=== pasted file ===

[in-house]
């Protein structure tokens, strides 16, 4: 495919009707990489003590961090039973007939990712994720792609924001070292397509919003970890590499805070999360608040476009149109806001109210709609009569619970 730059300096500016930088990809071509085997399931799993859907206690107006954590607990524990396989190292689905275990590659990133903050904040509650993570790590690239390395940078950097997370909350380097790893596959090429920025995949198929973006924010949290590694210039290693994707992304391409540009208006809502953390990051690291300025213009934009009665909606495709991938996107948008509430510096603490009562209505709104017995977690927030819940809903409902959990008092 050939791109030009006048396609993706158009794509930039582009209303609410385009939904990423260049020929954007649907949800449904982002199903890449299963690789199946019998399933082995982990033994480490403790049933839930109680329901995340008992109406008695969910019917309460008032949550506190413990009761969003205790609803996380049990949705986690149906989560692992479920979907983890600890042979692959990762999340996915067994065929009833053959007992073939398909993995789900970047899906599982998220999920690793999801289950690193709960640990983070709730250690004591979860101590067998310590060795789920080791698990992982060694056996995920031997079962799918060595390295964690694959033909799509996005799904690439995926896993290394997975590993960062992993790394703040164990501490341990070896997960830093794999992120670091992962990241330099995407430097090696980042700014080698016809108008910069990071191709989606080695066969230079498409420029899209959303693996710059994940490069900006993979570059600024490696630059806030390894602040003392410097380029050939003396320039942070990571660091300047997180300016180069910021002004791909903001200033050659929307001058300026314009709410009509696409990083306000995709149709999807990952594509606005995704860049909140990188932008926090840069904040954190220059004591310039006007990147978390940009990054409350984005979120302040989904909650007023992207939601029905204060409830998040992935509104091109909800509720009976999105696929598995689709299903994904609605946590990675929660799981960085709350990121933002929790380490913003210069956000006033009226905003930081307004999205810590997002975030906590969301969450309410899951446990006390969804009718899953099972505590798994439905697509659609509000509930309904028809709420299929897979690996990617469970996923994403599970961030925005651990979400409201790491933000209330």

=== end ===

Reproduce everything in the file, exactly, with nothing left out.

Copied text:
[in-house]
């Protein structure tokens, strides 16, 4: 495919009707990489003590961090039973007939990712994720792609924001070292397509919003970890590499805070999360608040476009149109806001109210709609009569619970 730059300096500016930088990809071509085997399931799993859907206690107006954590607990524990396989190292689905275990590659990133903050904040509650993570790590690239390395940078950097997370909350380097790893596959090429920025995949198929973006924010949290590694210039290693994707992304391409540009208006809502953390990051690291300025213009934009009665909606495709991938996107948008509430510096603490009562209505709104017995977690927030819940809903409902959990008092 050939791109030009006048396609993706158009794509930039582009209303609410385009939904990423260049020929954007649907949800449904982002199903890449299963690789199946019998399933082995982990033994480490403790049933839930109680329901995340008992109406008695969910019917309460008032949550506190413990009761969003205790609803996380049990949705986690149906989560692992479920979907983890600890042979692959990762999340996915067994065929009833053959007992073939398909993995789900970047899906599982998220999920690793999801289950690193709960640990983070709730250690004591979860101590067998310590060795789920080791698990992982060694056996995920031997079962799918060595390295964690694959033909799509996005799904690439995926896993290394997975590993960062992993790394703040164990501490341990070896997960830093794999992120670091992962990241330099995407430097090696980042700014080698016809108008910069990071191709989606080695066969230079498409420029899209959303693996710059994940490069900006993979570059600024490696630059806030390894602040003392410097380029050939003396320039942070990571660091300047997180300016180069910021002004791909903001200033050659929307001058300026314009709410009509696409990083306000995709149709999807990952594509606005995704860049909140990188932008926090840069904040954190220059004591310039006007990147978390940009990054409350984005979120302040989904909650007023992207939601029905204060409830998040992935509104091109909800509720009976999105696929598995689709299903994904609605946590990675929660799981960085709350990121933002929790380490913003210069956000006033009226905003930081307004999205810590997002975030906590969301969450309410899951446990006390969804009718899953099972505590798994439905697509659609509000509930309904028809709420299929897979690996990617469970996923994403599970961030925005651990979400409201790491933000209330």